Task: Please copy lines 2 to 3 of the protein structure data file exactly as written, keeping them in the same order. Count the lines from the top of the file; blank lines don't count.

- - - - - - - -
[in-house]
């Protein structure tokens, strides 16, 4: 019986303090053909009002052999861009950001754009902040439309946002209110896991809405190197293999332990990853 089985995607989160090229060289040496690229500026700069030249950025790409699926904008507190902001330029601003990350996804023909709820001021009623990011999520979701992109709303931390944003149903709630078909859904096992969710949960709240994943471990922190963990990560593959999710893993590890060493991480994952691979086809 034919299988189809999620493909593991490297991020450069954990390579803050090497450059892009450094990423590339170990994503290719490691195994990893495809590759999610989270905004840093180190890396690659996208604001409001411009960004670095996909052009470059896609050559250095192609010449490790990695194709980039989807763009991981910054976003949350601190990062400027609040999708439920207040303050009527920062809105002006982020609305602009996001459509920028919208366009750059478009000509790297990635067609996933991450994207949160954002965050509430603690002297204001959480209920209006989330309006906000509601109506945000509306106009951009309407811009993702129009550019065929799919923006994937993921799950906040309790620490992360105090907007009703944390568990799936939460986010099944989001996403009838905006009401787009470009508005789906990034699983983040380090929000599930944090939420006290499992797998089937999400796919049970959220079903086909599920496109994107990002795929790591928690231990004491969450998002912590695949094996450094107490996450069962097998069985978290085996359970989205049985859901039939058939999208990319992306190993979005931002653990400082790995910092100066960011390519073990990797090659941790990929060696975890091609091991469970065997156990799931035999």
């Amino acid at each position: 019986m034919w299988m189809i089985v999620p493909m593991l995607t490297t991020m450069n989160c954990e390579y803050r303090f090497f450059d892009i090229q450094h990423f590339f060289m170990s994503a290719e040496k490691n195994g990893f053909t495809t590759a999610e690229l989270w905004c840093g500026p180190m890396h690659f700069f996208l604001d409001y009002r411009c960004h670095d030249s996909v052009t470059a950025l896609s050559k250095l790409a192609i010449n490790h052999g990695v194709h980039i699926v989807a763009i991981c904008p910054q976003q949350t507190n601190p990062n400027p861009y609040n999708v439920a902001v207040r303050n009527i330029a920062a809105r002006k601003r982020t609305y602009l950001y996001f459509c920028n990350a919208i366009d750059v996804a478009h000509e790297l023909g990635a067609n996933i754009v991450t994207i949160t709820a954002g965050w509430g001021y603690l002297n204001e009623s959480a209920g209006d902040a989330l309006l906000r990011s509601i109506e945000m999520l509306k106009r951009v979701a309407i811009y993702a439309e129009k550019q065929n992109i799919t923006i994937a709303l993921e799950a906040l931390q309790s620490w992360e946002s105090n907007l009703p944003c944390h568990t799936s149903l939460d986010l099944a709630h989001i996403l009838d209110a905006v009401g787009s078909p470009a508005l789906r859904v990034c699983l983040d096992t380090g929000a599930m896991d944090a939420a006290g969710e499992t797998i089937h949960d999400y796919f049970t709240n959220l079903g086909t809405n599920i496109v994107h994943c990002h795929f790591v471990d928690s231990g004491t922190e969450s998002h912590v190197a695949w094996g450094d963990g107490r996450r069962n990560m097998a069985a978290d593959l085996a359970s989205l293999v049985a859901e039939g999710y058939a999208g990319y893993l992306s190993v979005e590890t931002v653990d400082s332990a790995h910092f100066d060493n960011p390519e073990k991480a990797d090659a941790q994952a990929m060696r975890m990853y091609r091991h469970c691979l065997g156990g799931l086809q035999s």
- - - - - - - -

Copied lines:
């Protein structure tokens, strides 16, 4: 019986303090053909009002052999861009950001754009902040439309946002209110896991809405190197293999332990990853 089985995607989160090229060289040496690229500026700069030249950025790409699926904008507190902001330029601003990350996804023909709820001021009623990011999520979701992109709303931390944003149903709630078909859904096992969710949960709240994943471990922190963990990560593959999710893993590890060493991480994952691979086809 034919299988189809999620493909593991490297991020450069954990390579803050090497450059892009450094990423590339170990994503290719490691195994990893495809590759999610989270905004840093180190890396690659996208604001409001411009960004670095996909052009470059896609050559250095192609010449490790990695194709980039989807763009991981910054976003949350601190990062400027609040999708439920207040303050009527920062809105002006982020609305602009996001459509920028919208366009750059478009000509790297990635067609996933991450994207949160954002965050509430603690002297204001959480209920209006989330309006906000509601109506945000509306106009951009309407811009993702129009550019065929799919923006994937993921799950906040309790620490992360105090907007009703944390568990799936939460986010099944989001996403009838905006009401787009470009508005789906990034699983983040380090929000599930944090939420006290499992797998089937999400796919049970959220079903086909599920496109994107990002795929790591928690231990004491969450998002912590695949094996450094107490996450069962097998069985978290085996359970989205049985859901039939058939999208990319992306190993979005931002653990400082790995910092100066960011390519073990990797090659941790990929060696975890091609091991469970065997156990799931035999």
């Amino acid at each position: 019986m034919w299988m189809i089985v999620p493909m593991l995607t490297t991020m450069n989160c954990e390579y803050r303090f090497f450059d892009i090229q450094h990423f590339f060289m170990s994503a290719e040496k490691n195994g990893f053909t495809t590759a999610e690229l989270w905004c840093g500026p180190m890396h690659f700069f996208l604001d409001y009002r411009c960004h670095d030249s996909v052009t470059a950025l896609s050559k250095l790409a192609i010449n490790h052999g990695v194709h980039i699926v989807a763009i991981c904008p910054q976003q949350t507190n601190p990062n400027p861009y609040n999708v439920a902001v207040r303050n009527i330029a920062a809105r002006k601003r982020t609305y602009l950001y996001f459509c920028n990350a919208i366009d750059v996804a478009h000509e790297l023909g990635a067609n996933i754009v991450t994207i949160t709820a954002g965050w509430g001021y603690l002297n204001e009623s959480a209920g209006d902040a989330l309006l906000r990011s509601i109506e945000m999520l509306k106009r951009v979701a309407i811009y993702a439309e129009k550019q065929n992109i799919t923006i994937a709303l993921e799950a906040l931390q309790s620490w992360e946002s105090n907007l009703p944003c944390h568990t799936s149903l939460d986010l099944a709630h989001i996403l009838d209110a905006v009401g787009s078909p470009a508005l789906r859904v990034c699983l983040d096992t380090g929000a599930m896991d944090a939420a006290g969710e499992t797998i089937h949960d999400y796919f049970t709240n959220l079903g086909t809405n599920i496109v994107h994943c990002h795929f790591v471990d928690s231990g004491t922190e969450s998002h912590v190197a695949w094996g450094d963990g107490r996450r069962n990560m097998a069985a978290d593959l085996a359970s989205l293999v049985a859901e039939g999710y058939a999208g990319y893993l992306s190993v979005e590890t931002v653990d400082s332990a790995h910092f100066d060493n960011p390519e073990k991480a990797d090659a941790q994952a990929m060696r975890m990853y091609r091991h469970c691979l065997g156990g799931l086809q035999s």